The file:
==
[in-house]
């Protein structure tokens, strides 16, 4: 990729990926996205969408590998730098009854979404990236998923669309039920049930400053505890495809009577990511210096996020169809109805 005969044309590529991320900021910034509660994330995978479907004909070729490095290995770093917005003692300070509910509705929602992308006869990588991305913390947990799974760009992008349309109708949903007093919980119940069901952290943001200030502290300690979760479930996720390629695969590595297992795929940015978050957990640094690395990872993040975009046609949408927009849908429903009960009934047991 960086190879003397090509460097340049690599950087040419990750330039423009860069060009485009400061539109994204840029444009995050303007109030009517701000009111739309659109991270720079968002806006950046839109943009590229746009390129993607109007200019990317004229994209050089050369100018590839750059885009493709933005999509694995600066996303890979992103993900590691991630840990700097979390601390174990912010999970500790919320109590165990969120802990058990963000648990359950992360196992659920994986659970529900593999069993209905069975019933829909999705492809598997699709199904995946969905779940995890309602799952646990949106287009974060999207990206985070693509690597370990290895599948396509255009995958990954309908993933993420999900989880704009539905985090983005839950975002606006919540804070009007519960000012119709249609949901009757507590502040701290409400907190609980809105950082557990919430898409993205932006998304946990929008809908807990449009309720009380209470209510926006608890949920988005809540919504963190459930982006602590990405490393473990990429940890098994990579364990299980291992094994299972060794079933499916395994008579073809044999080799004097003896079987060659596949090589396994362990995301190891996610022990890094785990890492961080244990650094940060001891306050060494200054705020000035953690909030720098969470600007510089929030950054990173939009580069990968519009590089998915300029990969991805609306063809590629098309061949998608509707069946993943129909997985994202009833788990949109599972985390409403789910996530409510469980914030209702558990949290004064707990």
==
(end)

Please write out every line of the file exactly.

[in-house]
């Protein structure tokens, strides 16, 4: 990729990926996205969408590998730098009854979404990236998923669309039920049930400053505890495809009577990511210096996020169809109805 005969044309590529991320900021910034509660994330995978479907004909070729490095290995770093917005003692300070509910509705929602992308006869990588991305913390947990799974760009992008349309109708949903007093919980119940069901952290943001200030502290300690979760479930996720390629695969590595297992795929940015978050957990640094690395990872993040975009046609949408927009849908429903009960009934047991 960086190879003397090509460097340049690599950087040419990750330039423009860069060009485009400061539109994204840029444009995050303007109030009517701000009111739309659109991270720079968002806006950046839109943009590229746009390129993607109007200019990317004229994209050089050369100018590839750059885009493709933005999509694995600066996303890979992103993900590691991630840990700097979390601390174990912010999970500790919320109590165990969120802990058990963000648990359950992360196992659920994986659970529900593999069993209905069975019933829909999705492809598997699709199904995946969905779940995890309602799952646990949106287009974060999207990206985070693509690597370990290895599948396509255009995958990954309908993933993420999900989880704009539905985090983005839950975002606006919540804070009007519960000012119709249609949901009757507590502040701290409400907190609980809105950082557990919430898409993205932006998304946990929008809908807990449009309720009380209470209510926006608890949920988005809540919504963190459930982006602590990405490393473990990429940890098994990579364990299980291992094994299972060794079933499916395994008579073809044999080799004097003896079987060659596949090589396994362990995301190891996610022990890094785990890492961080244990650094940060001891306050060494200054705020000035953690909030720098969470600007510089929030950054990173939009580069990968519009590089998915300029990969991805609306063809590629098309061949998608509707069946993943129909997985994202009833788990949109599972985390409403789910996530409510469980914030209702558990949290004064707990």